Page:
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Jackdaw Native American Symbolism

Native American traditions revere crows, ravens, and other corvids for their intelligence. They are common clan animals and are associated with an array of meanings. Because Jackdaws are native to Eurasia and are not found in the Americas, their meaning amongst Native American cultures must be assumed based on the meanings of other corvids.

Native American cultures often treat corvids as wise and intelligent guardian spirits. Some myths even credit the crow with bringing fire to mankind. This myth demonstrates the selflessness of the crow, which sacrifices itself by allowing its rainbow plumage to burn black. (6)

Jackdaw Celtic Symbolism

In Welsh traditions, the Jackdaw is a sacred bird. Jackdaws are known to nest in crevices, and have frequently been found in the steeples, rafters, and assorted nooks and crannies of church buildings in Wales. For this reason, it is said that the Jackdaw is a holy bird. Jackdaws are thought of as church guardians, as pious birds, and as enemies of Satan. (7)

Jackdaw Autumn Leaves
Photo by Alex Devera on Unsplash

Additionally, Jackdaws may be connected with chaos, war, or the supernatural. This is because of the Morrigan. This Celtic goddess often takes the form of a corvid; usually this is a crow, but Jackdaws and crows are close enough relatives. The Morrigan is connected with fate, discord, and otherworldly magics. In old Celtic tales, she is often at the heart of conflicts, driving events towards their fated conclusions.

Jackdaw Christianity Symbolism

For the above reasons, the Jackdaw can be considered a Christian emblem of the church and its role as a spiritual home for believers.

Jackdaw in Dreams

If a Jackdaw appears to you in a dream then this may indicate a chance to correct your path and avoid making an irreversible mistake. Jackdaws are fantastic at building and maintaining strong social bonds. A Jackdaw dream may point to a relationship in your life that requires your attention.

Jackdaws know the value of communication and generosity. If you’ve dreamt of a Jackdaw, it may mean that in order to overcome an upcoming conflict, you must listen and be as understanding as possible. Jackdaws remind us to share what we have with one another in order to grow and strengthen our bonds. Acts of kindness and generosity have a way of spreading and multiplying.

A Jackdaw dream may also hold religious significance for people who belong to the Christian faith. Because Jackdaws often nest in churches, a Jackdaw dream may be a reminder to come home to God.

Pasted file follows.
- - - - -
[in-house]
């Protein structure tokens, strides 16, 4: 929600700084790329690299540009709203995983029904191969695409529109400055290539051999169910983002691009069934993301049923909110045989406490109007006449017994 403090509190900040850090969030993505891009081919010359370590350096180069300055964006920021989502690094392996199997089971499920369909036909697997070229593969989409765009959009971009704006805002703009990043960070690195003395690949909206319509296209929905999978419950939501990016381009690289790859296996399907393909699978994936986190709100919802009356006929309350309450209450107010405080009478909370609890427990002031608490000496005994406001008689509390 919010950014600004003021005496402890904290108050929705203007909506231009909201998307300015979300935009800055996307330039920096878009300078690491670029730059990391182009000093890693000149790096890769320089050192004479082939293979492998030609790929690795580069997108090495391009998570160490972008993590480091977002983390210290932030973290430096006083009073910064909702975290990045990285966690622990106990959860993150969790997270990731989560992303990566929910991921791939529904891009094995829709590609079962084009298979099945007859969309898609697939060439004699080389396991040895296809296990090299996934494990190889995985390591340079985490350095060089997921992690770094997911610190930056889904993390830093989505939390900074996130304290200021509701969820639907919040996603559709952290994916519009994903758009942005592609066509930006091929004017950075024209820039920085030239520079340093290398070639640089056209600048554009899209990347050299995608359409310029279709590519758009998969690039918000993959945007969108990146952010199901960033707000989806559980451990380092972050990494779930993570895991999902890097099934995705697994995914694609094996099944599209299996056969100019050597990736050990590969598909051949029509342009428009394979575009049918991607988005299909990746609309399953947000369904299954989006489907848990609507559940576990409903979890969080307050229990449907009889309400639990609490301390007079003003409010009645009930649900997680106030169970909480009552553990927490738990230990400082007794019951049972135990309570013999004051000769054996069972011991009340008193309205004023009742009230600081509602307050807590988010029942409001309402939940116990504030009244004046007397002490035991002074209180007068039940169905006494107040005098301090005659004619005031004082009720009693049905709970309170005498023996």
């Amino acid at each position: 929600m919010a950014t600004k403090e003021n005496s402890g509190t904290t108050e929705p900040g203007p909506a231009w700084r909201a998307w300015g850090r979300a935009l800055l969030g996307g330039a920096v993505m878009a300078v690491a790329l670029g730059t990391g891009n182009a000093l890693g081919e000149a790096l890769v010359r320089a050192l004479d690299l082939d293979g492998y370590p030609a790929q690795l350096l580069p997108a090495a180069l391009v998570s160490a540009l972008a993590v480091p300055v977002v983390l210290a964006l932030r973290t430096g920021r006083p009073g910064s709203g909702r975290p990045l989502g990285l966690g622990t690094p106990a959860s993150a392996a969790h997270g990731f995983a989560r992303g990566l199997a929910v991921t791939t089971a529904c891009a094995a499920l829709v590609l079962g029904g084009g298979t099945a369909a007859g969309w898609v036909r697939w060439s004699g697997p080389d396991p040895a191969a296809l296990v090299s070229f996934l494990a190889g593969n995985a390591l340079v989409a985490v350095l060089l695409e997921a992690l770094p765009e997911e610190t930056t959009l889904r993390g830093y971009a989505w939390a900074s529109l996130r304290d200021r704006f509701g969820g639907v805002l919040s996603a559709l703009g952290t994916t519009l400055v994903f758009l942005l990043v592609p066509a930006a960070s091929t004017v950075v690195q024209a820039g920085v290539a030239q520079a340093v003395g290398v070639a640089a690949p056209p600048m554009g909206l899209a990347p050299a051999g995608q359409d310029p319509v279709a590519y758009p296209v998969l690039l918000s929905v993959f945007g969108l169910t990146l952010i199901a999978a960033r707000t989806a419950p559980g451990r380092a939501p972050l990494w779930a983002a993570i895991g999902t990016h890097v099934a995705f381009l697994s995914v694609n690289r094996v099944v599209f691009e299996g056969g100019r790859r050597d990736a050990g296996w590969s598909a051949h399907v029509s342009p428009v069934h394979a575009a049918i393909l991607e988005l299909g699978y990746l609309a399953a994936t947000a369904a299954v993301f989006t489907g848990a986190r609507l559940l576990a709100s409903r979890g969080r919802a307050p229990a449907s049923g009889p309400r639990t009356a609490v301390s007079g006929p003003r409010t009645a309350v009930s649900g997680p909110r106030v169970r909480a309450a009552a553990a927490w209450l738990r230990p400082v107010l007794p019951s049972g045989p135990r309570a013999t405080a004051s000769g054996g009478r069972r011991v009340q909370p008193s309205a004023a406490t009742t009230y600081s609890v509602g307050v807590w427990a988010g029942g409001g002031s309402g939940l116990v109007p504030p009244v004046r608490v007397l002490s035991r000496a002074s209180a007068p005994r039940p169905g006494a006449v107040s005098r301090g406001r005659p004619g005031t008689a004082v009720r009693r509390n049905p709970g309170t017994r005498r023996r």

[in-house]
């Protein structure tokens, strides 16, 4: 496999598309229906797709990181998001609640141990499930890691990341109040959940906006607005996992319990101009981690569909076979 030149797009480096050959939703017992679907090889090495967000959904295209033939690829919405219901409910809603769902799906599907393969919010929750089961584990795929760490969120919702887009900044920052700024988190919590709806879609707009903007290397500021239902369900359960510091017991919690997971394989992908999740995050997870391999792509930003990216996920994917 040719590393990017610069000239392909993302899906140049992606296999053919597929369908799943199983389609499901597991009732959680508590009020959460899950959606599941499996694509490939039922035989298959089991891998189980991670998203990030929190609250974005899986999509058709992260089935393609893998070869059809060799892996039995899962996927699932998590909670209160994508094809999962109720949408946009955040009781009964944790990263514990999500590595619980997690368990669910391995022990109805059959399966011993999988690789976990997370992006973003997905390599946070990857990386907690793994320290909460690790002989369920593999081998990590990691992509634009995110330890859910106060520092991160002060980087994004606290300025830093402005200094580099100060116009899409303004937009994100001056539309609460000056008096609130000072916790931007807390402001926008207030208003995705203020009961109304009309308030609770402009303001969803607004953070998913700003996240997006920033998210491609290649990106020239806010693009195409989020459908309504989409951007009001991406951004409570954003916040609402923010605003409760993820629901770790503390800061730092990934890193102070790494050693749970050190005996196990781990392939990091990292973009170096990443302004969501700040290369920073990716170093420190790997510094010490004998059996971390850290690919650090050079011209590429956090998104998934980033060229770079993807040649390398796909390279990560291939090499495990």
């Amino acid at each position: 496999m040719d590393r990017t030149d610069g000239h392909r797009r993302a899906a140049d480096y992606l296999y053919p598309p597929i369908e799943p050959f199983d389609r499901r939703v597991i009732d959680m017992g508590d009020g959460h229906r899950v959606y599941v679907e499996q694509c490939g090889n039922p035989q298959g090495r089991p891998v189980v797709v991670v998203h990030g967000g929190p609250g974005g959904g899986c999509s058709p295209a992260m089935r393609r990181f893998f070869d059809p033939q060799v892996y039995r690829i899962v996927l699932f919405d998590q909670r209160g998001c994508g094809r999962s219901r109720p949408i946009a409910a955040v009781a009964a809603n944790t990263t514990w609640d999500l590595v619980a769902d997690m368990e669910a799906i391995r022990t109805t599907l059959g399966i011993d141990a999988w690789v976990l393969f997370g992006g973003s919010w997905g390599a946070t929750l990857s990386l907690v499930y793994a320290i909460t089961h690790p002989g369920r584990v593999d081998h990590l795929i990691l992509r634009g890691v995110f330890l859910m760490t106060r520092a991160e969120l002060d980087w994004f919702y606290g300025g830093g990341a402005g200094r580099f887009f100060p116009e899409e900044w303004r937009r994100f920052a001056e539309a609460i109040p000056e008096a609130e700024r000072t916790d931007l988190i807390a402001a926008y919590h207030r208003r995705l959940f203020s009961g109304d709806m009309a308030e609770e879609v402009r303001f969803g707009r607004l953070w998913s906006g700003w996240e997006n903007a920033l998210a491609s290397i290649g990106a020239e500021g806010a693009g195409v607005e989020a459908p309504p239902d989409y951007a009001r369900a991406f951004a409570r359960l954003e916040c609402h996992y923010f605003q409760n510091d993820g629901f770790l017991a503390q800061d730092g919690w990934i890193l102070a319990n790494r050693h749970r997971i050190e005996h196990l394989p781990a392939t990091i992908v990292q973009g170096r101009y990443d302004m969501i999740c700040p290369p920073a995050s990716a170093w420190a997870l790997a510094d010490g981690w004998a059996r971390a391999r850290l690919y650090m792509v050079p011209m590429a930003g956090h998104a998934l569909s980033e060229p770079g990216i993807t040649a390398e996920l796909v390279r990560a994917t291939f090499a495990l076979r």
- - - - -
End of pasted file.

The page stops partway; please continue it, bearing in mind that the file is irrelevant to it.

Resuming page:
Jackdaw Encounters and Omens

Encountering a Jackdaw may indicate the need to remember something important. Jackdaws are known for their ability to remember information in impressive detail. A Jackdaw encounter may be a reminder of something you have forgotten.

In addition, Jackdaws are capable of turning nooks and crevices into cozy homes for their offspring. A Jackdaw encounter may occur due to homesickness. Jackdaws can appear as reminders that home doesn’t have to be perfect. Home can be anywhere, so long as the ones that you love are there.

Jackdaw in Mythology & Folklore

Jackdaws appear in Greek traditions via the myth of Arne of Siphnos as well as several of Aesop’s fables. They have a limited native range, and don’t appear in many mythological traditions worldwide, however, their corvid relatives are featured in many more mythologies and folktales. Read more about those here!

Greek Mythology:

Jackdaws are the subject of several fascinating tidbits of Greek myth and folklore. In most examples, Jackdaws seem to represent the flaws of human nature. Greed, arrogance, and foolishness are common Greek themes associated with the Jackdaw.

The story of Princess Arne of the island of Siphnos describes a beautiful young princess who is ruined by her own greed. In this story, Arne is offered a bribe by the legendary King Minos of Crete to betray the people of her island. Unable to resist the bribe, Arne relinquishes the island to Minos. Immediately, Minos and the army of Crete conquer Siphnos. Seeing her actions and disgusted by her avaricious betrayal, the gods decide to punish Arne. The punishment chosen is to turn her into a Jackdaw. In this form, Arne is forevermore condemned to chase after gold; her greed is translated into a Jackdaw’s fascination with shiny objects. (8)